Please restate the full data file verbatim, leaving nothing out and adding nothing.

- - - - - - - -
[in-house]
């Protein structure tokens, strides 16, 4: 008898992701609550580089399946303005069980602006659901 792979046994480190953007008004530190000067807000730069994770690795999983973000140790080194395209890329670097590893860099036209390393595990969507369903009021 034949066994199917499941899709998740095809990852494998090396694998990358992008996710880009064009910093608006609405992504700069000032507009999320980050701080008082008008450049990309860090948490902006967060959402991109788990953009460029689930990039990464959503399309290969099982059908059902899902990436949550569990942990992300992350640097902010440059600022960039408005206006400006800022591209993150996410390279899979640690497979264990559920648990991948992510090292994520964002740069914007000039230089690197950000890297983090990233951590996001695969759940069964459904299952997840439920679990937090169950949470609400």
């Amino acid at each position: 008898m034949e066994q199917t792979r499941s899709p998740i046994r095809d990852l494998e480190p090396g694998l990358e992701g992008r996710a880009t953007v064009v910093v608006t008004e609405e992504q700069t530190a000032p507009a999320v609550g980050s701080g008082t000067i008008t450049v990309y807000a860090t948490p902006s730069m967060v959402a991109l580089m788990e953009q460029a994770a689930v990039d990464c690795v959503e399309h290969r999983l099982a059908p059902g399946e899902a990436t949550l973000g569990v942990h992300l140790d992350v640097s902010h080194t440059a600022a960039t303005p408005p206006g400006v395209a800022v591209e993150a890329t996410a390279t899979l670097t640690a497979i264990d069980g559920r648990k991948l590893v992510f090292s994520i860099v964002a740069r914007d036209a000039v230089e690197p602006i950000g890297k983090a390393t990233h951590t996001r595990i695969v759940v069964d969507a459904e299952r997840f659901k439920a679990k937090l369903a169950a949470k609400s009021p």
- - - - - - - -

[in-house]
């Protein structure tokens, strides 16, 4: 008898992701609550580089399946303005069980602006659901 792979046994480190953007008004530190000067807000730069994770690795999983973000140790080194395209890329670097590893860099036209390393595990969507369903009021 034949066994199917499941899709998740095809990852494998090396694998990358992008996710880009064009910093608006609405992504700069000032507009999320980050701080008082008008450049990309860090948490902006967060959402991109788990953009460029689930990039990464959503399309290969099982059908059902899902990436949550569990942990992300992350640097902010440059600022960039408005206006400006800022591209993150996410390279899979640690497979264990559920648990991948992510090292994520964002740069914007000039230089690197950000890297983090990233951590996001695969759940069964459904299952997840439920679990937090169950949470609400």
């Amino acid at each position: 008898m034949e066994q199917t792979r499941s899709p998740i046994r095809d990852l494998e480190p090396g694998l990358e992701g992008r996710a880009t953007v064009v910093v608006t008004e609405e992504q700069t530190a000032p507009a999320v609550g980050s701080g008082t000067i008008t450049v990309y807000a860090t948490p902006s730069m967060v959402a991109l580089m788990e953009q460029a994770a689930v990039d990464c690795v959503e399309h290969r999983l099982a059908p059902g399946e899902a990436t949550l973000g569990v942990h992300l140790d992350v640097s902010h080194t440059a600022a960039t303005p408005p206006g400006v395209a800022v591209e993150a890329t996410a390279t899979l670097t640690a497979i264990d069980g559920r648990k991948l590893v992510f090292s994520i860099v964002a740069r914007d036209a000039v230089e690197p602006i950000g890297k983090a390393t990233h951590t996001r595990i695969v759940v069964d969507a459904e299952r997840f659901k439920a679990k937090l369903a169950a949470k609400s009021p």